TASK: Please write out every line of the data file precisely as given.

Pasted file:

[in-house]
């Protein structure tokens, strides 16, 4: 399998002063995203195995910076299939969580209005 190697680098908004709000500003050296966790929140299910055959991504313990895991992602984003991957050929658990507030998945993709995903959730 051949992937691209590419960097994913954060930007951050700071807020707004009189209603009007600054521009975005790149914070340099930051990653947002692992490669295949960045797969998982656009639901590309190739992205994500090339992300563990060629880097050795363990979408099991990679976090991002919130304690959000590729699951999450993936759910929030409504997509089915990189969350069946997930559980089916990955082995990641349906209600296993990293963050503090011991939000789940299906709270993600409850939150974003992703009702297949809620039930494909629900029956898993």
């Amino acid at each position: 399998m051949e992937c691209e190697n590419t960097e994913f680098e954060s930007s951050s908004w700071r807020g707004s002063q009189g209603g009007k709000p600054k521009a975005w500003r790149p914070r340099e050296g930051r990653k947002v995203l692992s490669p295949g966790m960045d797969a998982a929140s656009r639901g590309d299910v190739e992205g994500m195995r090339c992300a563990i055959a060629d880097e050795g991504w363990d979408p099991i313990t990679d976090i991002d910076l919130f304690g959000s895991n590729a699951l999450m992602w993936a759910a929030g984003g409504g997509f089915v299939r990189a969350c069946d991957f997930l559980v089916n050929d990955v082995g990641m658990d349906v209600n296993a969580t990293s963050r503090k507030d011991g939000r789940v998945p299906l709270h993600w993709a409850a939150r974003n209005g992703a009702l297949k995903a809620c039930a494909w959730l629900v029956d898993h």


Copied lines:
[in-house]
């Protein structure tokens, strides 16, 4: 399998002063995203195995910076299939969580209005 190697680098908004709000500003050296966790929140299910055959991504313990895991992602984003991957050929658990507030998945993709995903959730 051949992937691209590419960097994913954060930007951050700071807020707004009189209603009007600054521009975005790149914070340099930051990653947002692992490669295949960045797969998982656009639901590309190739992205994500090339992300563990060629880097050795363990979408099991990679976090991002919130304690959000590729699951999450993936759910929030409504997509089915990189969350069946997930559980089916990955082995990641349906209600296993990293963050503090011991939000789940299906709270993600409850939150974003992703009702297949809620039930494909629900029956898993």
């Amino acid at each position: 399998m051949e992937c691209e190697n590419t960097e994913f680098e954060s930007s951050s908004w700071r807020g707004s002063q009189g209603g009007k709000p600054k521009a975005w500003r790149p914070r340099e050296g930051r990653k947002v995203l692992s490669p295949g966790m960045d797969a998982a929140s656009r639901g590309d299910v190739e992205g994500m195995r090339c992300a563990i055959a060629d880097e050795g991504w363990d979408p099991i313990t990679d976090i991002d910076l919130f304690g959000s895991n590729a699951l999450m992602w993936a759910a929030g984003g409504g997509f089915v299939r990189a969350c069946d991957f997930l559980v089916n050929d990955v082995g990641m658990d349906v209600n296993a969580t990293s963050r503090k507030d011991g939000r789940v998945p299906l709270h993600w993709a409850a939150r974003n209005g992703a009702l297949k995903a809620c039930a494909w959730l629900v029956d898993h």